Auctions can be incredibly exciting when you know exactly what you want and how much you want to pay for it. It’s a lot of fun to get into a bidding war and still feel like you walked away with a good deal. However, there’s an art to auctions that many people aren’t aware of. It’s this lack of knowledge that can get people into a heap of trouble. knowing that when it comes to AAA car auctions, each vehicle is usually sold as-is. That is more critical than knowing how to use your AAA card. Get your facts straight before you venture into the lion’s den.
The Deals Are There — Sometimes
For those prepared to go the extra mile to get a good deal, you should know that they are out there. Car auctions clear out excess cars that can’t be sold anywhere else… but that doesn’t inherently mean that the cars are lemons. Often, they’re chosen for auction because they’re not fashionable or popular at the given moment not because they were in an accident (where the owner’s license was then suspended for not going to traffic school). Yes, there are also some real clunkers being sold that have been nothing but headaches for the owner and may not even be good for spare parts.
The deals are difficult to find, and they can be even more difficult to take a chance on. You’re not allowed to take the car for a test drive around the block, and you’re not allowed to take it to a mechanic to see just where it’s been. It can be extremely nerve-wracking for a conscientious and responsible person to take a chance on a vehicle they’ve never seen before, no matter how good the price may be.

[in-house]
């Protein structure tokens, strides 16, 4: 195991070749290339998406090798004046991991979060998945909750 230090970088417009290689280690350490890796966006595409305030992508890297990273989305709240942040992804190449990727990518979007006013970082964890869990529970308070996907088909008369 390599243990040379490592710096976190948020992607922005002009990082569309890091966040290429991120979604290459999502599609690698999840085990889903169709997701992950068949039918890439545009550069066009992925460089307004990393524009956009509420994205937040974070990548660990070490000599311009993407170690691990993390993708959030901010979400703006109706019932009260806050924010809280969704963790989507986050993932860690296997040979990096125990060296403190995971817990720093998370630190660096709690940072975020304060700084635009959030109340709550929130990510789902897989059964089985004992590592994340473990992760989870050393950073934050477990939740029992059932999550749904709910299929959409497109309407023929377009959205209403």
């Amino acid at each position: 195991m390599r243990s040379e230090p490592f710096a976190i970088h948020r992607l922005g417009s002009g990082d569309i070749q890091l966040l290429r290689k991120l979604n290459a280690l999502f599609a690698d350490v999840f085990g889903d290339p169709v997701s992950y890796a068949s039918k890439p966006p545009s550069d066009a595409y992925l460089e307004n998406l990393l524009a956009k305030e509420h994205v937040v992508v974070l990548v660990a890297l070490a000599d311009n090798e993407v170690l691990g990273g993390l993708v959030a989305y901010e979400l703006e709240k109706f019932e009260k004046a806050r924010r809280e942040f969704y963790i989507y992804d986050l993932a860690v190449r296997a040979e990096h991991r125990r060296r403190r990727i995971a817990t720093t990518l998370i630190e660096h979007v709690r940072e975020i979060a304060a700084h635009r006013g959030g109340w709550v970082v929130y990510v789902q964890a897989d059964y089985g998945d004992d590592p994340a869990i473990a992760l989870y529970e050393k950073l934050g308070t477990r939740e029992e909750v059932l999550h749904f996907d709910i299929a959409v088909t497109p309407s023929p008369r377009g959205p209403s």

Use Your Senses
Get a good handle on the car you want to buy by using your senses. You’ll want to check out the paint, the visible part of the brakes, the tires, and the pavement below it. Leaks, new paint, dents, and damaged brakes can all be seen if you know just where to look, and they can all be a sign of prior damage. You can also usually tell if the car has had any type of water damage by it’s scent. A musty smell could mean that it’s been sitting for a little while waiting for the auction… but a mildew scent is not a good sign. A small dent or a bad paint job doesn’t mean that the car isn’t a good buy either… but it is something to consider before you move forward on raising your bid.
Other Practical Steps
Check the dipsticks to ensure that all the fluids are clean, and look for the VIN on the car wherever you can. If the VIN on the dashboard isn’t the same as the VIN inside the trunk, then you may have a car that was severely damaged in an accident. Look up the car’s vehicle number on Kelley or Edmund’s before you start getting too excited. Also, be careful when it comes to bidding. If you have a vehicle in mind that you feel reasonably confident is for you, you’ll need to really set your highest price in mind before you start. It’s not unusual for bidders to get so wrapped up in their desire that they end up going way higher than they imagined.
And beware of people at the auction who may be placed there simply to drive prices up! They may have no interest in the car and are only gauging your reaction to see just how high you’ll go.